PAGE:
I consider myself lucky to live in an inner suburb of Melbourne. One distinct advantage is the ‘village’ lifestyle, with several groups of strip shops a stone’s throw away. I love the fact that I can wander down the street in the sunshine (occasionally interrupted by an unpredicted gust of wind or shower… it is Melbourne after all) grab a coffee and stuff for dinner. I may run into a couple of people I know or find myself distracted by something new in a boutique window. Many shop assistants know me by face or name and what I might want. It’s nice.
During the early days of lock-down, I went to my local shopping strip to pick up some essentials. It was deserted. I will never forget the eerie feeling of seeing the stores closed and the footpaths empty. It was an alarming glimpse of my local community’s outlook if retailers can’t or don’t rebuild. Every ‘for lease’ sign I have seen since has filled me with sadness.
There is a place for online shopping. Over the last few months, it was largely the only choice. Now that we all know what cabin fever feels like, shoppers may be less inclined to embrace it as a long term trend and the cold, transactional experience that comes with it. A computer cannot replace the euphoria of a shop assistant handing you an item you would never have picked yourself, only for it to fit perfectly. Or spy a plate of food on a nearby table for you to say, “I’ll have what they’re having”. The smell of fresh coffee and the delicious looking croissant you didn’t know you needed until it was right in front of you.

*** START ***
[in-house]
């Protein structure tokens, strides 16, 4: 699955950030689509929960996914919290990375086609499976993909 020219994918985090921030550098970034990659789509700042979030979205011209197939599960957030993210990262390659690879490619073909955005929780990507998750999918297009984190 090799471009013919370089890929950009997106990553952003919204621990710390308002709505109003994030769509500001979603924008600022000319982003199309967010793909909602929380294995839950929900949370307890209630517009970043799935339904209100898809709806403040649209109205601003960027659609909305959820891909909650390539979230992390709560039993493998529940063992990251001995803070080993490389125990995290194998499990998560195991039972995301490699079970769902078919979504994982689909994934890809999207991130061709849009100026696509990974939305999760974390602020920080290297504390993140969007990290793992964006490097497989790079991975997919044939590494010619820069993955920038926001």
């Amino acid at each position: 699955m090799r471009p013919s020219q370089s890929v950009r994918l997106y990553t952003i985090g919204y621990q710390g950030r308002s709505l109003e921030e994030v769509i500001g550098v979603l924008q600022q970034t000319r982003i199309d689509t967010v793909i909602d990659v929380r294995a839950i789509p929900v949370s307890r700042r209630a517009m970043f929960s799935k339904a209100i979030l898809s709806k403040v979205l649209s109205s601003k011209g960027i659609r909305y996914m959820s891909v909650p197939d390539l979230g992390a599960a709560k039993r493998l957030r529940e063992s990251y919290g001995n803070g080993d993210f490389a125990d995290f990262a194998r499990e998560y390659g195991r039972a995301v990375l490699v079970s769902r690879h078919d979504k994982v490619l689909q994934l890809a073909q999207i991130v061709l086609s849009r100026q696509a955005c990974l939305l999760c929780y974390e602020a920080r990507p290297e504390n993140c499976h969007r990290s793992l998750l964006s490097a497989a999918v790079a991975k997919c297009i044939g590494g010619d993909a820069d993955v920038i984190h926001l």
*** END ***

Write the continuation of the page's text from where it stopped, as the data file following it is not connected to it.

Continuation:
As stores begin to open up for business again, we must consider how we want to shop in the future. JB Hifi CEO Richard Murray offers some hope to independent retailers in strip centres, believing many shoppers will be inclined to support local traders rather than hurry back to shopping centres. Multi-national retailers occupy a significant number of strip stores and will hopefully drive customers to our local shopping communities for smaller retailers to benefit.
I want my local community to not only survive but thrive. I am done with the impersonal experience of online shopping and can’t wait to get out there, rain, hail, or shine. I’m looking forward to seeing familiar faces welcoming me back, knowing I am doing my part to preserve the shopping experience I value.
There is a saying; ‘it takes a village to raise a child’. My thought is that when that child has grown, we want them to ‘raise’ the village. By working in the stores, socialising with friends, frequenting our cafes, and starting small businesses of their own. This won’t happen if all we do is shop online and there’s no village left to support.